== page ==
I loved this from Rachel Carson, “A child’s world is fresh and new and beautiful, full of wonder and excitement. It is our misfortune that for most of us that clear-eyed vision, that true instinct for what is beautiful and awe-inspiring, is dimmed and even lost before we reach adulthood. If I had influence with the good fairy who is supposed to preside over the christening of all children I should ask that her gift to each child in the world be a sense of wonder so indestructible that it would last throughout life, as an unfailing antidote against the boredom and disenchantments of later years, the sterile preoccupation with things that are artificial, the alienation from the sources of our strength.” (The Sense of Wonder)
Which takes us back to the movie, August Rush, “Listen. Can you hear it? The music. I can hear it everywhere. In the wind… in the air… in the light. It’s all around us. All you have to do is open yourself up. All you have to do… is listen.”

Theologian Howard Thurman is a frequent healing voice in Sabbath Moment. And this week I enjoyed learning about his belief that cultivating inner stillness allows us to experience the divine.
In her book, What Makes You Come Alive, Lerita Coleman Brown writes: “As a seminary student walking home late one night, Thurman noticed the sound of water. He had taken this route many times, and he had never heard even a drip. The next day Thurman discussed his observations with one of his professors, who told him that a canal ran underneath the street. Because the noises of streetcars, automobiles, and passersby were absent late at night, Howard could discern the sound of water.
Thurman equates these sounds… to the inner chatter within our minds that prevents us from being aware of God’s presence. Quieting the surface noise in our minds is what Thurman urges us to do when he instructs us, as he does throughout his writings, to ‘center down.’
What attracts and holds our attention determines how and when we will experience God. ‘In the total religious experience we learn how to wait; we learn how to ready the mind and the spirit,’ he writes (in Temptations of Jesus). ‘It is in the waiting, brooding, lingering, tarrying timeless moments that the essence of the religious experience becomes most fruitful. It is here that I learn to listen, to swing wide the very doors of my being, to clean out the corners and the crevices of my life—so that when His Presence invades, I am free to enjoy His coming to Himself in me.’”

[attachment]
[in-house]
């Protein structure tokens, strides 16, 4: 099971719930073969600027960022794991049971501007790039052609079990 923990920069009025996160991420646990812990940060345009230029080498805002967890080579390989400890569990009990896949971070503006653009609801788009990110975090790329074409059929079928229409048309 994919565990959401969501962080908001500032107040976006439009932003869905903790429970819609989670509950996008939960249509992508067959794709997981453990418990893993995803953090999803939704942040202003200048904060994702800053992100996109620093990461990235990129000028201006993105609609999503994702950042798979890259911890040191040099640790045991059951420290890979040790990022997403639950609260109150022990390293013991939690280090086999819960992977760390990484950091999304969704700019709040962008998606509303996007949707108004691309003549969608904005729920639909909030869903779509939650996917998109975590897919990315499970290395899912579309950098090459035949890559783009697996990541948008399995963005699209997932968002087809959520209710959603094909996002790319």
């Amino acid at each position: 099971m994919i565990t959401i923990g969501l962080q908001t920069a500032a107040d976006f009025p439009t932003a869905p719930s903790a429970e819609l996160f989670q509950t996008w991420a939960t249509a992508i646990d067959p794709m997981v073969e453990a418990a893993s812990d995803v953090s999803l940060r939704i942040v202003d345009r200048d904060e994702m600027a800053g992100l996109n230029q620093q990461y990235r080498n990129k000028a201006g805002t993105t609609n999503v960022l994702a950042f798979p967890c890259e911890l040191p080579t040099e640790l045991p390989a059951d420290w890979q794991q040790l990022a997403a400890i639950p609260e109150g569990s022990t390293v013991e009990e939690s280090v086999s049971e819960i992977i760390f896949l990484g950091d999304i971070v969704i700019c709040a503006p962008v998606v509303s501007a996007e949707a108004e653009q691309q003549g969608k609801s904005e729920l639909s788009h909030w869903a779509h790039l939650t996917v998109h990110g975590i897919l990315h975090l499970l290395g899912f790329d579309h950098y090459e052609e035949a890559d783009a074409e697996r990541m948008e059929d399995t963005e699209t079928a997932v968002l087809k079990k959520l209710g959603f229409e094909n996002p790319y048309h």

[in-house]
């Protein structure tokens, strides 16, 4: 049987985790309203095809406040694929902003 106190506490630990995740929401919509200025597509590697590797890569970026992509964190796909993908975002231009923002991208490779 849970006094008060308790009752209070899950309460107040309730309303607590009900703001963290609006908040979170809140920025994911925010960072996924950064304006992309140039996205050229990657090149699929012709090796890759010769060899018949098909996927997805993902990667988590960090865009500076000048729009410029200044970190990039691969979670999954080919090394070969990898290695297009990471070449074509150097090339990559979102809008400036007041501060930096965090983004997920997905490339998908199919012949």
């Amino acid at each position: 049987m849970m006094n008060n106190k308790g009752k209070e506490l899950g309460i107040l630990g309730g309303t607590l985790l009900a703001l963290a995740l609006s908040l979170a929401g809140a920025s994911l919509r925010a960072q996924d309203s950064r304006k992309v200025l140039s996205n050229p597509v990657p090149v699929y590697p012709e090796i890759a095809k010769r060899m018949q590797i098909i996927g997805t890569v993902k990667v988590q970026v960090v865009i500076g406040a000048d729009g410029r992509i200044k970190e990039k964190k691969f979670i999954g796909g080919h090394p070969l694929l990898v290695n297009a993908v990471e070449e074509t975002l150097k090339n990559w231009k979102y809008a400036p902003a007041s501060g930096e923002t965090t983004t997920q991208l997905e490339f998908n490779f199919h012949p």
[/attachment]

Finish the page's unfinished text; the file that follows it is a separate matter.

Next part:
This week, let us quiet the inner chatter, and pause to make space for gifts of grace and moments of wonder.

(And thank you to the Center for Action and Contemplation, for the Coleman Brown article.)


I love May Sarton’s practice. “I spend the first 20 minutes of my morning walking the garden looking for miracles.”
Be it in the garden, around the block, sitting in the park, looking through the back yard, naming cloud shapes.
It is the invitation to sanctify the ordinary.  To experience and embrace moments of grace—literally and figuratively—in the world we live in.

“Listen. Can you hear it? The music. I can hear it everywhere. In the wind… in the air… in the light. It’s all around us. All you have to do is open yourself up. All you have to do… is listen.” August Rush.

Barry Lopez wrote that “The purpose of such attentiveness is to gain intimacy, to rid yourself of assumption.” I like that… and there is no doubt (I know from my experience) that we carry the weight of assumption; in other words, seeing what we want, or “assume” we ought to see.
As a boy, stories from the Bible were a staple in my education. Remember the Old Testament story about Moses, on a mountain in a desolate place, on the edge of gloom? A bush begins to burn. And a voice speaks from that burning bush. “Take off your shoes,” it said. “You are on holy ground.”
Now, in the church of my youth, this was not suggestion. This was God after all, so it was a command to be broken at great peril. Because, if God is holy, show some respect. If not, you’re going to get Smote. (I can still hear the severe tone in our pastor’s voice. This taking the shoes off wasn’t meant to make us smile.)
I now believe that those words were not a command at all.
I believe they were an invitation.
Moses… You are on holy ground. Therefore, in order to touch, to feel this ground, let’s remove whatever blocks or inhibits or prevents.
Take off your shoes. Savor the ground. The ordinary ground.
The hiding place for the holy.
Yes indeed… the purpose of such attentiveness is to gain intimacy.
To be grounded… literally sinking into life, allowing us to be fully alive smack dab in the middle.

Prayer for our week…
Gracious God,
when the struggles of life hem me in on every side,
open me to the freedom of your presence
that can help me see beyond every restriction, every limit that binds me.
O God, give me the wisdom to see the subtle ways people can be enslaved and the courage to speak for those who have no voice.
I ask this for the sake of your love.
O God, when we wake to yet another day of wonder and joy in the beauty of your creation,
give us the heart to keep our needs simple, our desires soft, our wills pliable,
so that we never participate in the exploitation of the earth, which is the work of your hands.

Photo… “Dear Terry, I listened to your incredible presentation to Religious Education Congress while driving home after 3 days with my grandsons and so loved your ‘sacrament of the present moment!’ What a Lenten treat! These daffodils are on my grandsons’ street in Silver Spring, MD. Thanks for your passion for grace!” Bob Keener… Thank you Bob… And I’m so grateful for your photos, please send them to [email protected]